These are the examples from South of No North where Hemingway is directly evoked in Bukowski's stories. However, the overwhelming machismo sensibility of a Hemingway constantly punctuates Bukowski's fictions. "A Man" is the Bukowski story which states the machismo most starkly:

"I'm a man, baby, understand that?"

"I know you're a man, George."

"Here, look at my muscles!" George stood up and flexed both of his arms. "Beautiful, eh, baby? Look at that muscle! Feel it! Feel it!"

Constance felt one of his arms. Then the other.

"Yes, you have a beautiful body, George."

"I'm a man. I'm a dishwasher but I'm a man, a real man."

The character's assertion of masculine dignity in spite of the lowness of his occupation is another factor which links Bukowski to Hemingway. Both authors assert masculine dignity as a necessary rite-of-passage technique in order to survive integrally within an unjust and emasculating socioeconomic system. The ruthless drive to "act like a man" that all Hemingway and Bukowski characters share leads to a distrust in both authors of any political solutions. So Hemingway writes in a letter to Paul Romaine:

I'm no goddamned patriot nor will I swing to left or right.

Would as soon machine gun left, right, or center any political bastards who do not work for a living.

Bukowski voices a similar disgust in "Politics" where he describes his disillusionment with student politics at L.A. City College where he assumes a pro-Hitler stance with fellow students simply because he is bored with their pious and unfelt antifascist platitudes. Bukowski's cynicism about countercultural protest on the Left is brutally symbolized by red ants crawling over the tattered remains of an abandoned protest flag in "Something about a Viet Cong Flag."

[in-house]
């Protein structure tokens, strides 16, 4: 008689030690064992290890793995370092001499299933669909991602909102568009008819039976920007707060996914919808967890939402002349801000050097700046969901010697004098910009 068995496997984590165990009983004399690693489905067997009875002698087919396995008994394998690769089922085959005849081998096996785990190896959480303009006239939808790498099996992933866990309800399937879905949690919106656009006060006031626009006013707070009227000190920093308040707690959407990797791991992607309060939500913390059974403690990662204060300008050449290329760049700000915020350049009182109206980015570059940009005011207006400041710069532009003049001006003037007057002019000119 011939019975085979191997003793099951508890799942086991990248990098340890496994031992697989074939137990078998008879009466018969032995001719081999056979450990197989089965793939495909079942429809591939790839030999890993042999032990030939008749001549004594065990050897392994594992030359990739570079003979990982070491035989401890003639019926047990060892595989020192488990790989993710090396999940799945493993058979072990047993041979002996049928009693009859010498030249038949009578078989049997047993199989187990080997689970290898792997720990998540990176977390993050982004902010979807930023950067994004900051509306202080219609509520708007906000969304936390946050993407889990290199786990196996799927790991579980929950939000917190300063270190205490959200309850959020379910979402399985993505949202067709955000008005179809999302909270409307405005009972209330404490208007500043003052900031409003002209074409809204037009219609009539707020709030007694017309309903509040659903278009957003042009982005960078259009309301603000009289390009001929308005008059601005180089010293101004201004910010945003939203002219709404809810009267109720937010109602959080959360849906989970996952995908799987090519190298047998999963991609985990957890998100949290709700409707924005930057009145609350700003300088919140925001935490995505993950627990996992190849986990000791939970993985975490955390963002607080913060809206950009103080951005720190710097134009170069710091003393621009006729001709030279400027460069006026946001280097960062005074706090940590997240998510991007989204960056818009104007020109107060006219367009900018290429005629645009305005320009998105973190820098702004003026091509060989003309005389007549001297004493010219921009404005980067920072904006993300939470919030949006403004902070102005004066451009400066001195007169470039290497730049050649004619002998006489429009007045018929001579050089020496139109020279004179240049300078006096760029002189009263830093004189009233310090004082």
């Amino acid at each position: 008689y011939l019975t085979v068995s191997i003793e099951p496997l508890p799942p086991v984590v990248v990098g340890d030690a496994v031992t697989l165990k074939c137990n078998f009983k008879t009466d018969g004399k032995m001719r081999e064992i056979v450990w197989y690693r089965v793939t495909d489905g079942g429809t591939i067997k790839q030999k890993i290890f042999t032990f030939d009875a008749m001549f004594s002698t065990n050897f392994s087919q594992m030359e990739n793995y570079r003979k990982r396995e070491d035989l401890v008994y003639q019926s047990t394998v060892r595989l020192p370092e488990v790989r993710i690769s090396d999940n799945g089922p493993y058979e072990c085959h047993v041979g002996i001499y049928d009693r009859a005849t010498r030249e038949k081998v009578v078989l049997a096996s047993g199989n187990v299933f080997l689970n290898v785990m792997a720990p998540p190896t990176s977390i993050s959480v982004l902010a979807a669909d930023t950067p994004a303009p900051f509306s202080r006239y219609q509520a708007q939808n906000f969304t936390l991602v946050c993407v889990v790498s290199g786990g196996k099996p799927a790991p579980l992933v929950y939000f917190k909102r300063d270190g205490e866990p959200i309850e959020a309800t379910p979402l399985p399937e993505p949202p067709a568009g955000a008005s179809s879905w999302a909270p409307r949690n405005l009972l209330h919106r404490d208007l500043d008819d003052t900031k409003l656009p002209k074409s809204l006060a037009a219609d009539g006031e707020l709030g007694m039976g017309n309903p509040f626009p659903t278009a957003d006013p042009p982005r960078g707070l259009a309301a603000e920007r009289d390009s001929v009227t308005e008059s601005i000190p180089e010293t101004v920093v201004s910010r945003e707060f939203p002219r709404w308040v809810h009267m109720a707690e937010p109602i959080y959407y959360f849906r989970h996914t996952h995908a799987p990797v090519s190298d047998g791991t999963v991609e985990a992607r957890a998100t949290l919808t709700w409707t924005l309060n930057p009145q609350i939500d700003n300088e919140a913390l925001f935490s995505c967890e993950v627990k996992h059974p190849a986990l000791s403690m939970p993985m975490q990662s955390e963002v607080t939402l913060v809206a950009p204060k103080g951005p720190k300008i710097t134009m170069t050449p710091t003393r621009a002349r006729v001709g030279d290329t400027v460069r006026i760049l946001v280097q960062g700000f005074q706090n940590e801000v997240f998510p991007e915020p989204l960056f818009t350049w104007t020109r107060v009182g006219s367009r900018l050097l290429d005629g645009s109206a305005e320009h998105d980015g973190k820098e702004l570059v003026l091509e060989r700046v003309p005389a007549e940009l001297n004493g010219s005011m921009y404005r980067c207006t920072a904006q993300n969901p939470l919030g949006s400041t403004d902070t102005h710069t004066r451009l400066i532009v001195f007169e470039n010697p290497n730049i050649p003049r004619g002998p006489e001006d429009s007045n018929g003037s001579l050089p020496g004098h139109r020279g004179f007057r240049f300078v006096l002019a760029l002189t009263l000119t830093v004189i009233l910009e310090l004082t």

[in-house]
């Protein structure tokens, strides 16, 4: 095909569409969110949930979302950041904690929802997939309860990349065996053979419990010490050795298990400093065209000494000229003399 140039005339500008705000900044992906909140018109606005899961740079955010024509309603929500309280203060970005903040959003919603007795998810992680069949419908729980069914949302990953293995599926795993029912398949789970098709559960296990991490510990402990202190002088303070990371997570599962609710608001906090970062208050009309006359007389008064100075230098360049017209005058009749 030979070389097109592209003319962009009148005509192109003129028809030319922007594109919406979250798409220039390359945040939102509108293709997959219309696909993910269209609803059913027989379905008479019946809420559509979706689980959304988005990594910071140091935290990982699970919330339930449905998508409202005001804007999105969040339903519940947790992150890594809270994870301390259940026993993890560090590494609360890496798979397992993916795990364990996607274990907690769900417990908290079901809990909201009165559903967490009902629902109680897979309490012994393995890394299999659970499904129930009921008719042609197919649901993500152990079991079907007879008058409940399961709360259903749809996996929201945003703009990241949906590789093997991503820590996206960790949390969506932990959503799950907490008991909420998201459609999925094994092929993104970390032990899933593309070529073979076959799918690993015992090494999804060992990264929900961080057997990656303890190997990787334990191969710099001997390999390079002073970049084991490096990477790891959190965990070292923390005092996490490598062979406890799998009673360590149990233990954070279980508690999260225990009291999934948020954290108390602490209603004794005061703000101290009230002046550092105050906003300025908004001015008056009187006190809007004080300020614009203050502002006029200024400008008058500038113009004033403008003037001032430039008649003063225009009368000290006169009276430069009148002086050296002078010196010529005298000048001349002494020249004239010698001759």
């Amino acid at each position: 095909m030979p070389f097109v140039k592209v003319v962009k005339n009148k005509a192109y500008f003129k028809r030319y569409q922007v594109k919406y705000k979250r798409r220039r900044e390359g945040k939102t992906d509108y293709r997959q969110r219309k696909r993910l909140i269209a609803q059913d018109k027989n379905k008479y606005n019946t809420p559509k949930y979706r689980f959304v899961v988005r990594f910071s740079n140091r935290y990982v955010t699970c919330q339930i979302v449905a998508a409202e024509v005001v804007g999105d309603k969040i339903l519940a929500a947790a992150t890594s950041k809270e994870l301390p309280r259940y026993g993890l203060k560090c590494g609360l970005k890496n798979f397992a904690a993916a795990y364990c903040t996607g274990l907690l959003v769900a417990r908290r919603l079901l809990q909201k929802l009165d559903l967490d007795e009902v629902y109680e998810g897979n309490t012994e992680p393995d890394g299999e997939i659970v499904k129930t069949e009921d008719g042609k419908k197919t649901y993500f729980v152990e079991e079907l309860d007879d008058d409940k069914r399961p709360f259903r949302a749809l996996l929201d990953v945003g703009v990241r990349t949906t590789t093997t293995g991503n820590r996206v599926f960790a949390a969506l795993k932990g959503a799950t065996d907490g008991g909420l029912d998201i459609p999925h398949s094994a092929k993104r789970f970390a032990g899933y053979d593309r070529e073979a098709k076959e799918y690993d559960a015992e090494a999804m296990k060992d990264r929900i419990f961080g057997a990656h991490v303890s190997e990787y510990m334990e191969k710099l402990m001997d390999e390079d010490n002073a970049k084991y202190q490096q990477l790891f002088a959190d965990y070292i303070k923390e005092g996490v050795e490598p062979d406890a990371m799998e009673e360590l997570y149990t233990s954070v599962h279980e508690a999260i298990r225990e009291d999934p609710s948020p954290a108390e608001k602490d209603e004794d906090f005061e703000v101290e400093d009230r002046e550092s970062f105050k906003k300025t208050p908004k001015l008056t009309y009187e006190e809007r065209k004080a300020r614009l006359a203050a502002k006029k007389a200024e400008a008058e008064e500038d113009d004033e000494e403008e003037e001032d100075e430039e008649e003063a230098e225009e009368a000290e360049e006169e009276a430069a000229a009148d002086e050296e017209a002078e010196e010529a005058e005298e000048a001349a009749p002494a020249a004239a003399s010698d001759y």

Characters in Bukowski and Hemingway are the rugged individualists who defy the utopian schemes of all ideologues. Male character armor held firm by a swaggering boastfulness assures survival. Bukowski characteristically develops this stance in "Bop Bop against That Curtain": "There weren't any public funds for playgrounds. We were so tough we played tackle football in the streets all through football season, through basketball and baseball seasons and on through the next football season. When you get tackled on asphalt, things happen. Skin rips, bones bruise, there's blood, but you get up like nothing was wrong." This could be Hemingway's Nick Adams speaking, the identical will-to-survive reinforced through a manly toughness. And it is worth remembering how Hemingway also spoke of the importance of an unhappy childhood in the making of a writer. His letters to F. Scott Fitzgerald strongly asserted the usefulness of getting "hurt" by life, of knowing how to use personal pain as a wellspring for fiction which transcends the personal.

All of this emphasis in Hemingway and Bukowski has a consequence in terms of the development of female characters. Hemingway's fictions have been expertly critiqued by a number of feminist critics (most vitally by Judith Fetterley in The Resisting Reader) who have accused Hemingway of having women with no human dimensions in his works. This criticism can, perhaps should, be even more ruthless in Bukowski's case. Women characters in South of No North are little more than sexual fetishes, replaceable by mute mannequins if we believe the narrator in "Love for $17.50." Yet both Hemingway and Bukowski can exhibit a boyishly fetching and worshipful sentimentality toward women in their stories. Men without women, in both Hemingway's and Bukowski's worlds, seem reduced to a most base condition.

Bukowski's characters don't even attempt to understand women; the tone in these stories is antipsychological. Once again, this posture echoes Hemingway. The puzzling war between the sexes can no more be ended through psychoanalysis than through political reorganizations. The writer's job is to state honestly the facts concerning sexual warfare, neither more nor less.

Call this stance anti-intellectualism in Hemingway and Bukowski. But I would rather tag this position as a form of adolescence, what depth psychologist James Hillman labels as a fix in the "Puer-Senex" complex. There is a great deal of the eternal youth in both writers, a refusal to "grow up." Gertrude Stein never forgot twenty-three-year-old Hemingway coming into her parlor crying that he was too young to be a father to his newly born son. Bukowski and his characters live in a world without parental responsibilities, are unanchored drifters looking for singular moments of love, love which never lasts.

Is it not precisely this adolescence of vision which makes Hemingway and Bukowski the quintessential American story writers of our age?

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This section contains 1,449 words
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Buy the Critical Review by Norman Weinstein